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Mobilized by InjusticeCriminal Justice Contact, Political Participation, and Race$
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Hannah L. Walker

Print publication date: 2020

Print ISBN-13: 9780190940645

Published to Oxford Scholarship Online: March 2020

DOI: 10.1093/oso/9780190940645.001.0001

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PRINTED FROM OXFORD SCHOLARSHIP ONLINE (oxford.universitypressscholarship.com). (c) Copyright Oxford University Press, 2021. All Rights Reserved. An individual user may print out a PDF of a single chapter of a monograph in OSO for personal use. date: 22 January 2022

Injustice in Black and White

Injustice in Black and White

Chapter:
(p.75) 4 Injustice in Black and White
Source:
Mobilized by Injustice
Author(s):

Hannah L. Walker

Publisher:
Oxford University Press
DOI:10.1093/oso/9780190940645.003.0004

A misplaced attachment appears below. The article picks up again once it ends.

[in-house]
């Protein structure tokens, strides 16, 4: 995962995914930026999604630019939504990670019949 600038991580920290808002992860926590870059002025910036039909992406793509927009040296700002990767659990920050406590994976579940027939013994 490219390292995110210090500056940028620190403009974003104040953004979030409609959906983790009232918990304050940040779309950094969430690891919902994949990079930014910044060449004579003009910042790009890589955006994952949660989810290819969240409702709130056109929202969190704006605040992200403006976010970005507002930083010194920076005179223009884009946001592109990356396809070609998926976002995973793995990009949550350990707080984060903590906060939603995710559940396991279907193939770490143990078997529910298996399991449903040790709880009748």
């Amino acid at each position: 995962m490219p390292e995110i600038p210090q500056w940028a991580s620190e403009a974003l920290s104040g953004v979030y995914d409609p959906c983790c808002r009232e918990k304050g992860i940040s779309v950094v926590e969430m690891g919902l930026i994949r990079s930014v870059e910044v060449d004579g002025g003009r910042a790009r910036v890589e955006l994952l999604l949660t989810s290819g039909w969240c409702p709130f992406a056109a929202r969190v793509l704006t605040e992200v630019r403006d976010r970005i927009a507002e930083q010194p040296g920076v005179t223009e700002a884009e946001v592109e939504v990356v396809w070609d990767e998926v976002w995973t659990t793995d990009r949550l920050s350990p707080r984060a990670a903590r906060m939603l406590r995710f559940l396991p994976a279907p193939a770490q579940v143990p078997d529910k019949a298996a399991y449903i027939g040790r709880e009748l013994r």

Chapter 4 examines the divergent narratives leveraged by White and Black Americans to make sense of their carceral experiences. In-depth interviews suggest that Whites arrive at a sense of injustice through the lens of class, whereas Blacks centralize race, layered with classed undertones. Data from the Harvard-Kaiser Foundation African American Men’s Survey (AAMS 2006) supports this perspective. Yet, when they view their experiences through the lens of injustice, both groups translate their systemic analyses into political action. Findings from the NCPS suggest that the mobilizing effect is most pronounced among those with proximal contact and is particularly important for the participation of Black Americans, since among this group absent injustice proximal contact is negatively associated with participation.

Keywords:   New Jim Crow, class, poverty, political economy, inequality

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